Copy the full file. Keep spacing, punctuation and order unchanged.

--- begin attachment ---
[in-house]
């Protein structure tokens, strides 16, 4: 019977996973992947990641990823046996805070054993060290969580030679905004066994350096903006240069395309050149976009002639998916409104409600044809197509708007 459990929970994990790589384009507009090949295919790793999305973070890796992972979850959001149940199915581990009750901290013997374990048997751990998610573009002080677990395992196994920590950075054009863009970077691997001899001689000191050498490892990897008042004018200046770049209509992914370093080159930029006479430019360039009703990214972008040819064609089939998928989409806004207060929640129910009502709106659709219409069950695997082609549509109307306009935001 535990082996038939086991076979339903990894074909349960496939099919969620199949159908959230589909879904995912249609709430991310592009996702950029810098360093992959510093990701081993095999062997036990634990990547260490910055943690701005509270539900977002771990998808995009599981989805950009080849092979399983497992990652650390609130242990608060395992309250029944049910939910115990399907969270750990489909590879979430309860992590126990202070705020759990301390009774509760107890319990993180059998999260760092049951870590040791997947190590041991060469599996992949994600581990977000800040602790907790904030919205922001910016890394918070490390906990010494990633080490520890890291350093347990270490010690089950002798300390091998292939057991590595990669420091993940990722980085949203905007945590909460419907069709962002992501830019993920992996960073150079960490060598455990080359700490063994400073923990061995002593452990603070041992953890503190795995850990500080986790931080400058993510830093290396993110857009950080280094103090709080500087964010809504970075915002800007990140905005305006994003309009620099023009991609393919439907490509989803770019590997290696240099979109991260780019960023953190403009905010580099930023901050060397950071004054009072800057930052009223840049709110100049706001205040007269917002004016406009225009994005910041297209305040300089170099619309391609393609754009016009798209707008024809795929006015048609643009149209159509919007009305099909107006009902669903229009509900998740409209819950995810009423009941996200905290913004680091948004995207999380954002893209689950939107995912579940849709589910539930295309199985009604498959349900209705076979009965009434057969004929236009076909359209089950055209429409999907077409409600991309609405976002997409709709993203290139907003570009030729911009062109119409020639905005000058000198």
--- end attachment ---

[in-house]
């Protein structure tokens, strides 16, 4: 019977996973992947990641990823046996805070054993060290969580030679905004066994350096903006240069395309050149976009002639998916409104409600044809197509708007 459990929970994990790589384009507009090949295919790793999305973070890796992972979850959001149940199915581990009750901290013997374990048997751990998610573009002080677990395992196994920590950075054009863009970077691997001899001689000191050498490892990897008042004018200046770049209509992914370093080159930029006479430019360039009703990214972008040819064609089939998928989409806004207060929640129910009502709106659709219409069950695997082609549509109307306009935001 535990082996038939086991076979339903990894074909349960496939099919969620199949159908959230589909879904995912249609709430991310592009996702950029810098360093992959510093990701081993095999062997036990634990990547260490910055943690701005509270539900977002771990998808995009599981989805950009080849092979399983497992990652650390609130242990608060395992309250029944049910939910115990399907969270750990489909590879979430309860992590126990202070705020759990301390009774509760107890319990993180059998999260760092049951870590040791997947190590041991060469599996992949994600581990977000800040602790907790904030919205922001910016890394918070490390906990010494990633080490520890890291350093347990270490010690089950002798300390091998292939057991590595990669420091993940990722980085949203905007945590909460419907069709962002992501830019993920992996960073150079960490060598455990080359700490063994400073923990061995002593452990603070041992953890503190795995850990500080986790931080400058993510830093290396993110857009950080280094103090709080500087964010809504970075915002800007990140905005305006994003309009620099023009991609393919439907490509989803770019590997290696240099979109991260780019960023953190403009905010580099930023901050060397950071004054009072800057930052009223840049709110100049706001205040007269917002004016406009225009994005910041297209305040300089170099619309391609393609754009016009798209707008024809795929006015048609643009149209159509919007009305099909107006009902669903229009509900998740409209819950995810009423009941996200905290913004680091948004995207999380954002893209689950939107995912579940849709589910539930295309199985009604498959349900209705076979009965009434057969004929236009076909359209089950055209429409999907077409409600991309609405976002997409709709993203290139907003570009030729911009062109119409020639905005000058000198």